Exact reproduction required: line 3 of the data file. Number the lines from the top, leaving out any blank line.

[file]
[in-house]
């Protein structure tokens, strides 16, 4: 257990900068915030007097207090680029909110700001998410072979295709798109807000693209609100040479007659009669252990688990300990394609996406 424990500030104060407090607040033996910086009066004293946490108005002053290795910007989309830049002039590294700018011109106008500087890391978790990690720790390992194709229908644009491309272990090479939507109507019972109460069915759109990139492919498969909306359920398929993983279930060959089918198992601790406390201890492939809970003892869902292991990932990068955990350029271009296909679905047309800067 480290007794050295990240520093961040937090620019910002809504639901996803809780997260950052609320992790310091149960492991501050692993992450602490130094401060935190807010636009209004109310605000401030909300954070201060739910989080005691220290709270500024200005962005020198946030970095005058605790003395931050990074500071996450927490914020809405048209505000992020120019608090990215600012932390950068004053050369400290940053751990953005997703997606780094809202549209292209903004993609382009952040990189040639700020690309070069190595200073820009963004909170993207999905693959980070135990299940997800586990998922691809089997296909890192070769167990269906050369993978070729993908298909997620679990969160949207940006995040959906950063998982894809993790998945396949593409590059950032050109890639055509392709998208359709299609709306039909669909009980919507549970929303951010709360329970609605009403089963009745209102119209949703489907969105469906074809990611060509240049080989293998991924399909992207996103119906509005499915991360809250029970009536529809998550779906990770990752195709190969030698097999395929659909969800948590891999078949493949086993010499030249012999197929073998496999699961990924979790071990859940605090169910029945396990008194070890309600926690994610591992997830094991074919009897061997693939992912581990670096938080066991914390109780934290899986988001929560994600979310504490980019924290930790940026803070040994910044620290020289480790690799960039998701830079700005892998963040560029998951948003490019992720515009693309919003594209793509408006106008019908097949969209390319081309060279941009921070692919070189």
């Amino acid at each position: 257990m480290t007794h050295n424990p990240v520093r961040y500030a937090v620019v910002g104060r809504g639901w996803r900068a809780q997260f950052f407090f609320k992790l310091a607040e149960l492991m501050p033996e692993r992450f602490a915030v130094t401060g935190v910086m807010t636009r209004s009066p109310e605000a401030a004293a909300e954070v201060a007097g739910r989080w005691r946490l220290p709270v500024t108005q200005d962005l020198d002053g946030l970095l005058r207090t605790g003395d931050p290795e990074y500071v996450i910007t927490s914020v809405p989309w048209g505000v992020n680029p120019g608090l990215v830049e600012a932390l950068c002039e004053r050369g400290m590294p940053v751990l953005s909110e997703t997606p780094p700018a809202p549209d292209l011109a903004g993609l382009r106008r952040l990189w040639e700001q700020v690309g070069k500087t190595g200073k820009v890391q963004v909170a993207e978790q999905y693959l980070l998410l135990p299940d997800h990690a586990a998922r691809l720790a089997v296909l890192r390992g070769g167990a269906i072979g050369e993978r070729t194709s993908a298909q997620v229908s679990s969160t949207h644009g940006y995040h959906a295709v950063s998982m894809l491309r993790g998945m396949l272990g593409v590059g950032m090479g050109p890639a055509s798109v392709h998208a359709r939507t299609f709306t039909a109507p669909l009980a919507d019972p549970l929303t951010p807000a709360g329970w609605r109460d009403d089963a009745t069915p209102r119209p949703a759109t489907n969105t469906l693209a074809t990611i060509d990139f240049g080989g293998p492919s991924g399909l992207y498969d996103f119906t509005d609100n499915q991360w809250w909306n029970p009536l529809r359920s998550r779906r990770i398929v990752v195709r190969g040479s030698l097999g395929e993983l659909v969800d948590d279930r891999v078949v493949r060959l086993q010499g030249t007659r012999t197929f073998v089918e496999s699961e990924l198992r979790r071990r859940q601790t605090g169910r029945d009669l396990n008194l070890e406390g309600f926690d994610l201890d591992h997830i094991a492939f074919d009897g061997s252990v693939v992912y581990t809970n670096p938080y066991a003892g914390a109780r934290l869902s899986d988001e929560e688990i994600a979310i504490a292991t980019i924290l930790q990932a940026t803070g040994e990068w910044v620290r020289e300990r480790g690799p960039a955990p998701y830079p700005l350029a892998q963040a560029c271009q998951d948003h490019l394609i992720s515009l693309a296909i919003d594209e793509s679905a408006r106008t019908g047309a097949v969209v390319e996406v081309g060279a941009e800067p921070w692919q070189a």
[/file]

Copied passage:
């Amino acid at each position: 257990m480290t007794h050295n424990p990240v520093r961040y500030a937090v620019v910002g104060r809504g639901w996803r900068a809780q997260f950052f407090f609320k992790l310091a607040e149960l492991m501050p033996e692993r992450f602490a915030v130094t401060g935190v910086m807010t636009r209004s009066p109310e605000a401030a004293a909300e954070v201060a007097g739910r989080w005691r946490l220290p709270v500024t108005q200005d962005l020198d002053g946030l970095l005058r207090t605790g003395d931050p290795e990074y500071v996450i910007t927490s914020v809405p989309w048209g505000v992020n680029p120019g608090l990215v830049e600012a932390l950068c002039e004053r050369g400290m590294p940053v751990l953005s909110e997703t997606p780094p700018a809202p549209d292209l011109a903004g993609l382009r106008r952040l990189w040639e700001q700020v690309g070069k500087t190595g200073k820009v890391q963004v909170a993207e978790q999905y693959l980070l998410l135990p299940d997800h990690a586990a998922r691809l720790a089997v296909l890192r390992g070769g167990a269906i072979g050369e993978r070729t194709s993908a298909q997620v229908s679990s969160t949207h644009g940006y995040h959906a295709v950063s998982m894809l491309r993790g998945m396949l272990g593409v590059g950032m090479g050109p890639a055509s798109v392709h998208a359709r939507t299609f709306t039909a109507p669909l009980a919507d019972p549970l929303t951010p807000a709360g329970w609605r109460d009403d089963a009745t069915p209102r119209p949703a759109t489907n969105t469906l693209a074809t990611i060509d990139f240049g080989g293998p492919s991924g399909l992207y498969d996103f119906t509005d609100n499915q991360w809250w909306n029970p009536l529809r359920s998550r779906r990770i398929v990752v195709r190969g040479s030698l097999g395929e993983l659909v969800d948590d279930r891999v078949v493949r060959l086993q010499g030249t007659r012999t197929f073998v089918e496999s699961e990924l198992r979790r071990r859940q601790t605090g169910r029945d009669l396990n008194l070890e406390g309600f926690d994610l201890d591992h997830i094991a492939f074919d009897g061997s252990v693939v992912y581990t809970n670096p938080y066991a003892g914390a109780r934290l869902s899986d988001e929560e688990i994600a979310i504490a292991t980019i924290l930790q990932a940026t803070g040994e990068w910044v620290r020289e300990r480790g690799p960039a955990p998701y830079p700005l350029a892998q963040a560029c271009q998951d948003h490019l394609i992720s515009l693309a296909i919003d594209e793509s679905a408006r106008t019908g047309a097949v969209v390319e996406v081309g060279a941009e800067p921070w692919q070189a």